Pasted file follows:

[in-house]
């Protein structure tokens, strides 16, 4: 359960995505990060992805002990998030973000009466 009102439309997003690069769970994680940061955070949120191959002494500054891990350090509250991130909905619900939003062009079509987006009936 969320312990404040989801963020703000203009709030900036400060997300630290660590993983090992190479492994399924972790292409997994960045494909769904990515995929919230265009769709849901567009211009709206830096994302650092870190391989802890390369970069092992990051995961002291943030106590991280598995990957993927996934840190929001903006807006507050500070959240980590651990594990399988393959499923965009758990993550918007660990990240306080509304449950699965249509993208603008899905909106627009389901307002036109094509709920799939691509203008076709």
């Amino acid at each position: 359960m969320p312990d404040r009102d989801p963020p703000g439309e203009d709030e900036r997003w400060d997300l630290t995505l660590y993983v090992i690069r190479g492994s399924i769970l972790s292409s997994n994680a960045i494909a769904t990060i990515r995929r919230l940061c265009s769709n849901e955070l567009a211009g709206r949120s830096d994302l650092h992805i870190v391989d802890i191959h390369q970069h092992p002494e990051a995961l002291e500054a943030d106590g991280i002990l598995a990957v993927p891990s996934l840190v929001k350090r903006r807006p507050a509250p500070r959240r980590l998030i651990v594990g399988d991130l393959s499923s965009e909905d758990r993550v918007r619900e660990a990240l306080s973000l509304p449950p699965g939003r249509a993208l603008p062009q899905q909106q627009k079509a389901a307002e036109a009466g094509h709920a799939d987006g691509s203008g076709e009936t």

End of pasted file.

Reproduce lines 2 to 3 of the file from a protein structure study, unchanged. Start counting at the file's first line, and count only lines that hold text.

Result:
């Protein structure tokens, strides 16, 4: 359960995505990060992805002990998030973000009466 009102439309997003690069769970994680940061955070949120191959002494500054891990350090509250991130909905619900939003062009079509987006009936 969320312990404040989801963020703000203009709030900036400060997300630290660590993983090992190479492994399924972790292409997994960045494909769904990515995929919230265009769709849901567009211009709206830096994302650092870190391989802890390369970069092992990051995961002291943030106590991280598995990957993927996934840190929001903006807006507050500070959240980590651990594990399988393959499923965009758990993550918007660990990240306080509304449950699965249509993208603008899905909106627009389901307002036109094509709920799939691509203008076709």
């Amino acid at each position: 359960m969320p312990d404040r009102d989801p963020p703000g439309e203009d709030e900036r997003w400060d997300l630290t995505l660590y993983v090992i690069r190479g492994s399924i769970l972790s292409s997994n994680a960045i494909a769904t990060i990515r995929r919230l940061c265009s769709n849901e955070l567009a211009g709206r949120s830096d994302l650092h992805i870190v391989d802890i191959h390369q970069h092992p002494e990051a995961l002291e500054a943030d106590g991280i002990l598995a990957v993927p891990s996934l840190v929001k350090r903006r807006p507050a509250p500070r959240r980590l998030i651990v594990g399988d991130l393959s499923s965009e909905d758990r993550v918007r619900e660990a990240l306080s973000l509304p449950p699965g939003r249509a993208l603008p062009q899905q909106q627009k079509a389901a307002e036109a009466g094509h709920a799939d987006g691509s203008g076709e009936t």